Freestyles to Free albums: the songs that got us there
The difference between the history of rap and the history of mixtapes is a lot like the difference between college basketball history and pro basketball history. Christian Laettner and Larry Bird could share space in a college hall of fame but not a professional one. Artists bubble up to the very top of the mixtape scene and stay there, or hang around like Red Café sometimes fading back into obscurity. Saigon was an artist everyone pointed at as the guy most likely to blow in a big way; an artist who could easily translate from mixtapes to albums with tough adept lyrics, G-unit style production, and authenticity to compliment a developed skill with Chorus’s.
Desperado is produced by Scram Jones and sounds of its time; chipmunk voice sample and delicate piano over boom-bap. Sai spent a long time in prison, lived the life so many brag about and had the guts to end songs like this wishing for a better world than the violence he knew, wanting to punch posturing pro-thug kids in the mouth. This song isn’t about how glorious crime is but how much it sucks to be chased by police while watching safe people yearn for your life. “I’m tired of seeing what crack smoke do to black folk, that sh#t ain’t funny at all dog it’s like a bad joke.” He was never dropping knowledge just conversing and that’s what made his mixtapes special.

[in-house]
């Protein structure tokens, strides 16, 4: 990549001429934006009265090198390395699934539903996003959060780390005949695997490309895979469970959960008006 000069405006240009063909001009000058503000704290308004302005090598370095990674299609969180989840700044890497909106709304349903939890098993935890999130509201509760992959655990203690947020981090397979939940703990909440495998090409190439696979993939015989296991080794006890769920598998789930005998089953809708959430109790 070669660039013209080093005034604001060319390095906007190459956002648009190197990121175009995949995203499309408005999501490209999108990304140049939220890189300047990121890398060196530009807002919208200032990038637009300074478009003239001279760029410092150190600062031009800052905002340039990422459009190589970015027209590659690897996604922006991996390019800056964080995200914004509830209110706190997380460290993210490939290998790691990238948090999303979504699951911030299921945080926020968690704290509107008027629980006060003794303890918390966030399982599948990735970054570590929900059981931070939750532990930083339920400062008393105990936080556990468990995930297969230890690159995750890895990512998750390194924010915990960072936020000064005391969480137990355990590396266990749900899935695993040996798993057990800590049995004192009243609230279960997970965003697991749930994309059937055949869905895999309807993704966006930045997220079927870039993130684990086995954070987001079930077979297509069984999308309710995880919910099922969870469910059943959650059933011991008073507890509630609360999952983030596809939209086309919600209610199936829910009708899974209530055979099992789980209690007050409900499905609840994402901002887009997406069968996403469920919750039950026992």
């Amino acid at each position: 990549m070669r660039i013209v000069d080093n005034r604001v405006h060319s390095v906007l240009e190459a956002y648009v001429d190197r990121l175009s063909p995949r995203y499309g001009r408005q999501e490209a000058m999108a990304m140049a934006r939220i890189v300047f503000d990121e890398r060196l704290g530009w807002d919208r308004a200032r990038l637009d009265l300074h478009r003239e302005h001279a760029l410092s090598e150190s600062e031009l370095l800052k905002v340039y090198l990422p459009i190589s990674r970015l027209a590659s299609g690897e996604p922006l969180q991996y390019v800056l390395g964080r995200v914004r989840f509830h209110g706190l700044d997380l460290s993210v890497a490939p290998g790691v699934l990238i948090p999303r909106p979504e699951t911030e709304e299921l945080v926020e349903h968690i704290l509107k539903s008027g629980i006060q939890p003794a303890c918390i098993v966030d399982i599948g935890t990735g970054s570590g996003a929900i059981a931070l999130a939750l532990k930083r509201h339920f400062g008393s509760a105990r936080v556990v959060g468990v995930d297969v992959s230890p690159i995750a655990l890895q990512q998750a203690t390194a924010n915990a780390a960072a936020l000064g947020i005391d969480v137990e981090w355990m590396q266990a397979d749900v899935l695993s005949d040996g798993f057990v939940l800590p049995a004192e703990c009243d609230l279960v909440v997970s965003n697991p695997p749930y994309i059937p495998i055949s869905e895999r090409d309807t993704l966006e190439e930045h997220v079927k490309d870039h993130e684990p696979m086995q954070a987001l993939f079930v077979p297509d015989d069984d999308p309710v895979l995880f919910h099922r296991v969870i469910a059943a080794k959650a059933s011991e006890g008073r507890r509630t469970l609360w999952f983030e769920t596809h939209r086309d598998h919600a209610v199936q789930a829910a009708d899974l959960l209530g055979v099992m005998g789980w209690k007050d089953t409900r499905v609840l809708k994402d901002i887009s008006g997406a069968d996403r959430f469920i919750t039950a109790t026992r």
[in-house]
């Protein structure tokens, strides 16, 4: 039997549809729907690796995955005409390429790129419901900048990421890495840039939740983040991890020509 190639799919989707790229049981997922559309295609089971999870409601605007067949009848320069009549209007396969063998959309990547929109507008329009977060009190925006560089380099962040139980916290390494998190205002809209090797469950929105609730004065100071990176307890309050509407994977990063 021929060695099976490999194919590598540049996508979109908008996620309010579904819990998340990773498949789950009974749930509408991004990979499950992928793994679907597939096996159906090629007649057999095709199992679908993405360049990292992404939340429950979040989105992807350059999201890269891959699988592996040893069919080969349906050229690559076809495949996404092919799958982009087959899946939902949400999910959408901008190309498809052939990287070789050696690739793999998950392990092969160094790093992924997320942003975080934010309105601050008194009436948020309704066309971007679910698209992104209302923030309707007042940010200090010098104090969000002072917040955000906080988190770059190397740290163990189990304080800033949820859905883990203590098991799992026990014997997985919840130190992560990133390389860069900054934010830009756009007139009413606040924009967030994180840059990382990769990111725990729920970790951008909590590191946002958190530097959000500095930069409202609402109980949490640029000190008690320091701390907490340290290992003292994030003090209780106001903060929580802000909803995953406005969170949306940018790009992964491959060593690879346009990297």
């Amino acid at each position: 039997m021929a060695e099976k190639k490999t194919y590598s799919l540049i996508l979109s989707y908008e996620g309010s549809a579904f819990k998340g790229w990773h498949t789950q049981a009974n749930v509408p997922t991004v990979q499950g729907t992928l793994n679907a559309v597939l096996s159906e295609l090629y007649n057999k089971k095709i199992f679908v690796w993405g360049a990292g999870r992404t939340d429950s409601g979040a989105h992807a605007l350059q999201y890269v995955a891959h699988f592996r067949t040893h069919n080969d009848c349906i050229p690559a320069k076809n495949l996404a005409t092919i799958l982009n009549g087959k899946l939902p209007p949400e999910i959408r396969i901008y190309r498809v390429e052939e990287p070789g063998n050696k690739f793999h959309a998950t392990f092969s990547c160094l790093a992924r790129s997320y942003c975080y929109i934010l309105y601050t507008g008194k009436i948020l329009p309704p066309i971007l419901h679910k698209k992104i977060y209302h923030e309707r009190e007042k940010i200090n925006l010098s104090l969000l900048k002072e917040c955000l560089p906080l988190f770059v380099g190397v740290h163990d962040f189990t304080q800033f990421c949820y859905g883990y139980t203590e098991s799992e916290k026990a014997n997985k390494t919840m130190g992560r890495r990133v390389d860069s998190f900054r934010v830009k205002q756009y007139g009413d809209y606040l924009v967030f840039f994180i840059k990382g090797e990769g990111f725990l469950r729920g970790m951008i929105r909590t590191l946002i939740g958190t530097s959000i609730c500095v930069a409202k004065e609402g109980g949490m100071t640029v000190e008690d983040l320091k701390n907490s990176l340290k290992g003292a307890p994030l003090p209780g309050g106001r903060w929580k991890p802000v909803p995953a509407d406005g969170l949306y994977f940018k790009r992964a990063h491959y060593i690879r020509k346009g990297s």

The spotlight has forced him into awkward situations. Just Blaze production and cinematic vision made The Greatest Story Never Told a great but underappreciated album. The sequel wasn’t received as well. Maybe Saigon proved that the public can take only so much authenticity with its street tales, maybe not. Either way the Yardfather influenced many artists even though you may not hear his style in anyone’s vocals. His spot in the history of the art is sizable and distinct.